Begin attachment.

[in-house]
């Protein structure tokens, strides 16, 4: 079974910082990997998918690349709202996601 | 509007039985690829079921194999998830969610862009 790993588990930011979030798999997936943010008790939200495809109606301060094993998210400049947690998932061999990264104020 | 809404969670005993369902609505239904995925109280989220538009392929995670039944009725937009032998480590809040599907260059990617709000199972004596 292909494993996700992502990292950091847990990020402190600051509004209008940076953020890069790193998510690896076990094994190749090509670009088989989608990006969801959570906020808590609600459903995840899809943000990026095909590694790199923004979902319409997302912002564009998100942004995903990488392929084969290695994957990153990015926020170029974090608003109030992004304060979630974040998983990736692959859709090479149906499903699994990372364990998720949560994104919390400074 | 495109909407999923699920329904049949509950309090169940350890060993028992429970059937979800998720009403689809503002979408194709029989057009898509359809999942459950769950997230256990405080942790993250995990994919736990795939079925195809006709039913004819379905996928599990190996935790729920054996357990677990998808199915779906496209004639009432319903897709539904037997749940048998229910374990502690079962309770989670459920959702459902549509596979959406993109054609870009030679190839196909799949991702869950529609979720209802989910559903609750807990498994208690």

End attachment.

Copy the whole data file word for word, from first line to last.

[in-house]
């Protein structure tokens, strides 16, 4: 079974910082990997998918690349709202996601 | 509007039985690829079921194999998830969610862009 790993588990930011979030798999997936943010008790939200495809109606301060094993998210400049947690998932061999990264104020 | 809404969670005993369902609505239904995925109280989220538009392929995670039944009725937009032998480590809040599907260059990617709000199972004596 292909494993996700992502990292950091847990990020402190600051509004209008940076953020890069790193998510690896076990094994190749090509670009088989989608990006969801959570906020808590609600459903995840899809943000990026095909590694790199923004979902319409997302912002564009998100942004995903990488392929084969290695994957990153990015926020170029974090608003109030992004304060979630974040998983990736692959859709090479149906499903699994990372364990998720949560994104919390400074 | 495109909407999923699920329904049949509950309090169940350890060993028992429970059937979800998720009403689809503002979408194709029989057009898509359809999942459950769950997230256990405080942790993250995990994919736990795939079925195809006709039913004819379905996928599990190996935790729920054996357990677990998808199915779906496209004639009432319903897709539904037997749940048998229910374990502690079962309770989670459920959702459902549509596979959406993109054609870009030679190839196909799949991702869950529609979720209802989910559903609750807990498994208690």